Wednesday, March 7, 2007


All chemotherapuetic treatments have been stopped, as have been many other medications. Weeping sores have opened on his forearms; I am not sure of the genetive factors. The constant purr of the oxygen concentrator can be heard throughout much of the house. He is on morphine.

He spends his day in his hospital bed, exhausted, frequently dozing. He cannot get up, or even turn over by himself. Thankfullly, he has assistance. He is almost bald, a side effect of the chemotherapy, and vastly shrunken from his former girth, having eaten so little for so long. His atrophied legs, as he described them recently to a friend, resemble those of a concentration camp inmate. The change over the past few days, as described this morning by a visiting former student, has been “exponentially” for the worse.

His breathing is labored. A side effect, I believe, of the mass in his superior vena cava. After learning about it, it struck me that the mass is not only forcing fluid (plasma) from within the vessel through the vascular walls, to pool in his forearms. The mass is also greatly impeding overall circulation and, especially, pulmonary function: less blood through the lungs means less oxygen (O2) and carbon dioxide (CO2) exchange. Hence his chronic shortness of breath and need for the concentrator.

It is four months to the day that I first learned of his illness. I am suffering from a kind of cognitive dissonance: It seems both much longer and much shorter than that.

It is, simply, the end. My mother, a former Registered Nurse with experience in an oncology ward, does not expect him to survive through to Monday. None of us, I, my mother and sister and other relatives, nor his many friends are ready for this. But it is out of our control. We feel so helpless and fragile ourselves.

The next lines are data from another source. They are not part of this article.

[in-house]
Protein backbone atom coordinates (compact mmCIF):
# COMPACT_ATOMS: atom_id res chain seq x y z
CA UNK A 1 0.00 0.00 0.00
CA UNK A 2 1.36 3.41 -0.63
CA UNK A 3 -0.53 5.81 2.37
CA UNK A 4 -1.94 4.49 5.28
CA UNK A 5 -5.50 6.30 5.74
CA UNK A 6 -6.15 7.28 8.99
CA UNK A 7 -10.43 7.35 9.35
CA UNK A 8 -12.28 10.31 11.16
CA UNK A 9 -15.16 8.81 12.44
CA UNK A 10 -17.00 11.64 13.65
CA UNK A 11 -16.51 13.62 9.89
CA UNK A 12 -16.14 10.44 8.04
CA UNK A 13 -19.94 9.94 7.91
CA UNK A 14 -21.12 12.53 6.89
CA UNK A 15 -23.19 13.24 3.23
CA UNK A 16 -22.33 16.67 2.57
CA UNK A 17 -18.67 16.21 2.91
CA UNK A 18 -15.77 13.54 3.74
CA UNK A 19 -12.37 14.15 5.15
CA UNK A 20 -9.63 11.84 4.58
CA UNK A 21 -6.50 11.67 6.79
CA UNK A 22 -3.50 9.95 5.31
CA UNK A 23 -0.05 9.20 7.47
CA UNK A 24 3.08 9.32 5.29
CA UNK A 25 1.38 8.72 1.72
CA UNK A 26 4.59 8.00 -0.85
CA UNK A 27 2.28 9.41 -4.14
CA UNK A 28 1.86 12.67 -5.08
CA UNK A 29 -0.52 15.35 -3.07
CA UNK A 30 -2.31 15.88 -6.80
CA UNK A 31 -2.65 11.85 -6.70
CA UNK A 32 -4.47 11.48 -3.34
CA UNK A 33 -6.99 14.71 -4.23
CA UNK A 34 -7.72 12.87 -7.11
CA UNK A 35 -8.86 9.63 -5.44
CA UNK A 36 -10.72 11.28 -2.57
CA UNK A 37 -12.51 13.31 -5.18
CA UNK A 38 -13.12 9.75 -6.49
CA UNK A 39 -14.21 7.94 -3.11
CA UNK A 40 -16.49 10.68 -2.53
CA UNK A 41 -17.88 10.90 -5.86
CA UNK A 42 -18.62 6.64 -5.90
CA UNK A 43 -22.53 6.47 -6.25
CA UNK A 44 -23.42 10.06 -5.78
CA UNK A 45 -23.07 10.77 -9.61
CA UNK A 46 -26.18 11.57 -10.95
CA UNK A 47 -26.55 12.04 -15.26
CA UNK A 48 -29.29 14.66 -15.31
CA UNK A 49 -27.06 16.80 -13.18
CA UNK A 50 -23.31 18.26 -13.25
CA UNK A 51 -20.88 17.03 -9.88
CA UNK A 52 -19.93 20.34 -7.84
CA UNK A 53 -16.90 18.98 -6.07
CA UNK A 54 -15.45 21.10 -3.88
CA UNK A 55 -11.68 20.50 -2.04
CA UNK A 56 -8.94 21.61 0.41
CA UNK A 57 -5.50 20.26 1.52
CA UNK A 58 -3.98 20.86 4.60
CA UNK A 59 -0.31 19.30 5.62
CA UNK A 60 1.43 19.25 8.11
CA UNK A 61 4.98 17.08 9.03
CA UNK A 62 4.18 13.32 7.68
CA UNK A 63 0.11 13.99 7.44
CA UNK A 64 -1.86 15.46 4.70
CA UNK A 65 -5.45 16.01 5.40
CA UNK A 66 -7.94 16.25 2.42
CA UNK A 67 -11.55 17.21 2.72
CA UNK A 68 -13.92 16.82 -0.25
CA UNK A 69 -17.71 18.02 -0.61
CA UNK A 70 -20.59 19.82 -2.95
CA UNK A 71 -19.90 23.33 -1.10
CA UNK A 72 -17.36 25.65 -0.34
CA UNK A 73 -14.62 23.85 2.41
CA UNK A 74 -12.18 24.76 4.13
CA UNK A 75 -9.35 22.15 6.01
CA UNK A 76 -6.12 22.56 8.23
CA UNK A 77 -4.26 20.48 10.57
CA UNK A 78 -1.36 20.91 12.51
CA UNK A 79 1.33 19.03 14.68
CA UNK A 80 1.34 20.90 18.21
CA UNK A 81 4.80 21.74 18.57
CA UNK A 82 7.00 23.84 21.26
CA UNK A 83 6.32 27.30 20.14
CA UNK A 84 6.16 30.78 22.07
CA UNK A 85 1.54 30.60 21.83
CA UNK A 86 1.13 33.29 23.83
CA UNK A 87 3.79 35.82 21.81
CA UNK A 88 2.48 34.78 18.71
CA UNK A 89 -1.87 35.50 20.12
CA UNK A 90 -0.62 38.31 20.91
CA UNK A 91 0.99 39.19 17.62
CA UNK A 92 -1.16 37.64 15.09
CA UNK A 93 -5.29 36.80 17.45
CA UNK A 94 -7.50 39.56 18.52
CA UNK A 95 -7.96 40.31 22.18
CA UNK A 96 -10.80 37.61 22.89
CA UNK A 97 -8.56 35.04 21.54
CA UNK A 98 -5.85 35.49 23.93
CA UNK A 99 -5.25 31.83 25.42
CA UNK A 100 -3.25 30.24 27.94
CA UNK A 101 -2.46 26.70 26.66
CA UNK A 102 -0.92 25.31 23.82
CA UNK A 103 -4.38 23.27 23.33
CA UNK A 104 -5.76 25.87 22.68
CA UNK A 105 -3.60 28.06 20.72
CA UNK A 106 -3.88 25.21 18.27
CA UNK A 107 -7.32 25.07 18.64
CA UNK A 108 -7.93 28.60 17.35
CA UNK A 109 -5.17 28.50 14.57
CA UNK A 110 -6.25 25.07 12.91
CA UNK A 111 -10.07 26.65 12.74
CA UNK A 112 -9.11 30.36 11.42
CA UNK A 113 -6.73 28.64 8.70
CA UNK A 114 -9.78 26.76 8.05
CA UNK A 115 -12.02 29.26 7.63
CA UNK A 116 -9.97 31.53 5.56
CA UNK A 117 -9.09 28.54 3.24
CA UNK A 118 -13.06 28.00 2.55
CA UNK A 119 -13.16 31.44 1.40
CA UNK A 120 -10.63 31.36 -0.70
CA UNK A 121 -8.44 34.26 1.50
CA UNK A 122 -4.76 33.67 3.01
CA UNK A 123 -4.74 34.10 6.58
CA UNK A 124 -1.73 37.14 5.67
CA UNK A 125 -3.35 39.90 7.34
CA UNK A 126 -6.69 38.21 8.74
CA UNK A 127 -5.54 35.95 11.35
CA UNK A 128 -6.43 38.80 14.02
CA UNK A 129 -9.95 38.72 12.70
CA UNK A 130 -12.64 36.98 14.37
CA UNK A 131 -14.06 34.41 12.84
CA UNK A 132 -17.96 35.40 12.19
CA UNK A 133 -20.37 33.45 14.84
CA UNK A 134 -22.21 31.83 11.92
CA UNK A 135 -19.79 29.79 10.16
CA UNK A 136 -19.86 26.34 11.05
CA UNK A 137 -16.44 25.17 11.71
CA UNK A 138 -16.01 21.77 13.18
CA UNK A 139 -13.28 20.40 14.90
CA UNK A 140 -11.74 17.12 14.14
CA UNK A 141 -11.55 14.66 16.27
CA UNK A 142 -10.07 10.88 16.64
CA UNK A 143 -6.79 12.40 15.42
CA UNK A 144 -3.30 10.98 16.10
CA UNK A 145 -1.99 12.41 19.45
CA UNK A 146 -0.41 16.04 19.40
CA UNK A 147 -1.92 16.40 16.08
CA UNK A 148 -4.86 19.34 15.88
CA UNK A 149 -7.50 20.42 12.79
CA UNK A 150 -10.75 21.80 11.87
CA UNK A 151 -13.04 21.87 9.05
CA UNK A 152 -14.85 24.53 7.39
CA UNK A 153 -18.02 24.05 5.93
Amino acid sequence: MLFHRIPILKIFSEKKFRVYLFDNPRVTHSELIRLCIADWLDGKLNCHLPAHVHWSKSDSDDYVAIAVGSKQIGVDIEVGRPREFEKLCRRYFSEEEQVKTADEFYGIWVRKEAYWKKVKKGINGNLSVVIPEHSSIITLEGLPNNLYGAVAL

He will not finish his audio history. There was never the opportunity for me to record any of the remarkable stories of his youth that I remember him telling me at bedtime in my own childhood. I blame myself: Too much focus on work and not enough attention on what really mattered. I presumed I would have longer. I have cried for the lost opportunities. It is a lesson most painfully learned.

My mother and I, and his attendants and visiting friends, are all doing what we can to keep him comfortable. I gently rub his head and arms, which he likes, lubricate the interior of his desiccated mouth using a small moistened sponge on a long stick, fluff up his pillows and adjust his covers. The tasks are small but the disease is large and renders moot any attempts at greater efforts.*

I sit across from his bed, watching him. He is sleeping, snorning softly. Ocassionally over the past few days he will seem to stop breathing for a moment and his body will slump. Each time I tense: Is it his last? Up until now, that has always been followed by a wriggle or a shift, as he unconsciously tries to get comfortable in his bed. But it won’t be long. Tears are pooling behind a dam of temporary self–control.

It is a vigil.

*Such as surgery or radiation.

No comments: